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Fine tune the Scheduler example
Scheduler scaling example
For the sake of example, we have defined a scenario with the following characteristics:
•75% of the tasks are service tasks configured as asynchronous activities.
•The case creation rate is one case per hour.
•Each case has on average 25 asynchronous activities executed in parallel.
First Scenario: Optimum performance
Due to the high demand of asynchronous activities, the ASYNCWORKITEM table is queried constantly to review pending tasks from the Scheduler. With the following results:
This scenario shows that there is no increment in pending tasks, nor a CPU usage greater than 60%, therefore, you do not need to fine-tune or scale-out.
Second Scenario: Fine-tuning the Scheduler
In a second scenario, the system is monitored with the following results:
There is evidence that the number of pending tasks to be executed by the Scheduler is becoming greater, and is increasing over time, meaning that the Scheduler es queuing tasks. Nevertheless, the CPU usage remains on average under 60%, therefore, you can fine-tune the Scheduler to avoid having a cumulative queue of pending tasks.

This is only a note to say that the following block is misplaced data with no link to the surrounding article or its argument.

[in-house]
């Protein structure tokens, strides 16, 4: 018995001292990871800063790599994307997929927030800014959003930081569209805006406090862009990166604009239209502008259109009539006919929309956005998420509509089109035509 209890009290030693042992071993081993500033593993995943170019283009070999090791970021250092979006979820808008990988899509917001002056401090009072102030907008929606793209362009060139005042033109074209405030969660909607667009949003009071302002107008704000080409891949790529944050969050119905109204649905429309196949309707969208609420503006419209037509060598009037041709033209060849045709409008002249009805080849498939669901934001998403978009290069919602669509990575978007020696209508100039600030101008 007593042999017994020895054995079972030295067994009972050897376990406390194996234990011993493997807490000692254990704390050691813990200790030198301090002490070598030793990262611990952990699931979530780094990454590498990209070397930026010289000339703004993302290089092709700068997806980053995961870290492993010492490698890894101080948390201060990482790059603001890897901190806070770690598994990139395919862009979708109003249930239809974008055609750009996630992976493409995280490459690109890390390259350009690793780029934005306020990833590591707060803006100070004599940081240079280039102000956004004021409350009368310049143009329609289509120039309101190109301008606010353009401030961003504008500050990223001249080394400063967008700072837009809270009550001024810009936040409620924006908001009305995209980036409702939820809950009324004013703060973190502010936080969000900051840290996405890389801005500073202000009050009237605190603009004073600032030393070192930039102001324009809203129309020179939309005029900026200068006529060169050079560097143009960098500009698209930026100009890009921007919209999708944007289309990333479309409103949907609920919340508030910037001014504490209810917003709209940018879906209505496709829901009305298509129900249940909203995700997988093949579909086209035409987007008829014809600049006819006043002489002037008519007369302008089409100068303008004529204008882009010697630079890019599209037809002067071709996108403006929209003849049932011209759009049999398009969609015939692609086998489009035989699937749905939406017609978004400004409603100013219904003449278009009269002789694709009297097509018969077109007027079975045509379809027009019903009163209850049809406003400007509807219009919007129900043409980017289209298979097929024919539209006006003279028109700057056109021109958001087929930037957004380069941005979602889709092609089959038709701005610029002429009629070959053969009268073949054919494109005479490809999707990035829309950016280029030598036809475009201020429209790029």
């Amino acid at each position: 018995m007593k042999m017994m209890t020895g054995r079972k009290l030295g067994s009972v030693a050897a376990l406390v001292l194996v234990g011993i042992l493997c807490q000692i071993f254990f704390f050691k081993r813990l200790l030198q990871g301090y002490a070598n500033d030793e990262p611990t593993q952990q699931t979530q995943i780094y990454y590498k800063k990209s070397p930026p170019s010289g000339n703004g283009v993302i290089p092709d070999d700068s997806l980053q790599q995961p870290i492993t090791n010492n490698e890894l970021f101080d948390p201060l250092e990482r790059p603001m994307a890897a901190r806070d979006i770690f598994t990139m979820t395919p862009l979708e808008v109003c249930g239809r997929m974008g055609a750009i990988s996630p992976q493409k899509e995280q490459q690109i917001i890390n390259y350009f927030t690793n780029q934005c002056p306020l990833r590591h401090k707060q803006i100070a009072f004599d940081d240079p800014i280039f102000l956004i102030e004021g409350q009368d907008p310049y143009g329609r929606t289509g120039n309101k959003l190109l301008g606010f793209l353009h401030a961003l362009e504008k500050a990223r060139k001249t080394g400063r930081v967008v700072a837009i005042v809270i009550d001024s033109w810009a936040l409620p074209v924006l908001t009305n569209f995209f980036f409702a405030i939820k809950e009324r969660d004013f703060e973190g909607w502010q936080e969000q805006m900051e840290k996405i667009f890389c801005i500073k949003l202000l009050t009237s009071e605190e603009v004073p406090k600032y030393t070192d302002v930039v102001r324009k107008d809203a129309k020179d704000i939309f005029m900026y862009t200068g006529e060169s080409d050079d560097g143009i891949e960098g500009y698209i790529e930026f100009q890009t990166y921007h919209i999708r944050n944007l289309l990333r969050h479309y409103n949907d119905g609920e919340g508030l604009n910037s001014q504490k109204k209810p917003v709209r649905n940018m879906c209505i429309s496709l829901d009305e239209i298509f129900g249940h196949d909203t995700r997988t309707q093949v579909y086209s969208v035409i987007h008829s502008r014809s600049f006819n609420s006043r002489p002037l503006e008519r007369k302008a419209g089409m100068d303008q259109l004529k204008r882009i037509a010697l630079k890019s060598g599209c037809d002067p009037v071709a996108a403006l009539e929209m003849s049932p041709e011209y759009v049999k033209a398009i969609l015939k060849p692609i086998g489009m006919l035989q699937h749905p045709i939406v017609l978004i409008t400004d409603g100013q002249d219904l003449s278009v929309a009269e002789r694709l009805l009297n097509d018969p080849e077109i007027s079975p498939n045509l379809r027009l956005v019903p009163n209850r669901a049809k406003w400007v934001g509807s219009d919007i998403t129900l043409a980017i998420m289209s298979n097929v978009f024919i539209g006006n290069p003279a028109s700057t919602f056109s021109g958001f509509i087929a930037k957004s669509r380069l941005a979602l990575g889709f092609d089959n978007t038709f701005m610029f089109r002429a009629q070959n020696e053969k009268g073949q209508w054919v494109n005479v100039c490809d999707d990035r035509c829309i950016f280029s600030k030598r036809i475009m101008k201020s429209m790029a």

To tune this you can increase the number of threads for asynchronous activities. You can adjust the MaxThreadsForAsynchWorkItems.
After the parameter is tuned, the number of pending tasks starts to become lower to reach zero pending tasks.
You need to assess if the load of the Scheduler is due to Asynchronous tasks, custom jobs, or another type of job. You need to compare the number of pending tasks from the ASYNCHWORKITEM table and the JOB table. Depending on this, you can either increase the threads for asynchronous items (MaxThreadsForAsynchWorkItems) or for another type of job (MaxThreadsForJobs or MaxThreadsForCustomJobs).
Third Scenario: Scaling-out the server
In the third scenario the system is monitored during the same times with the following results:
The pending tasks are still being queued because there is an increasing trend on the pending tasks (blue bars). But, in this scenario the CPU usage average is around 80%, above the suggested limit of 60%. These metrics show that the system is overloaded and the CPU resources are not enough to handle all the Scheduler requests.
In this scenario, you need to evaluate first if it is possible to scale-out the number of logical processors of your CPU. If yes, you can increase the number of cores or logic processors, and then look to fine-tune the Scheduler by increasing the threads for asynchronous tasks, like the second scenario.
If scaling-out the logic processors in the same server is not possible, you can look to scale-out your infrastructure with and additional Scheduler instance. Our recommendation is to keep a maximum of two Schedulers per server. However, this depends on your hardware performance, and if you have more software under the same server.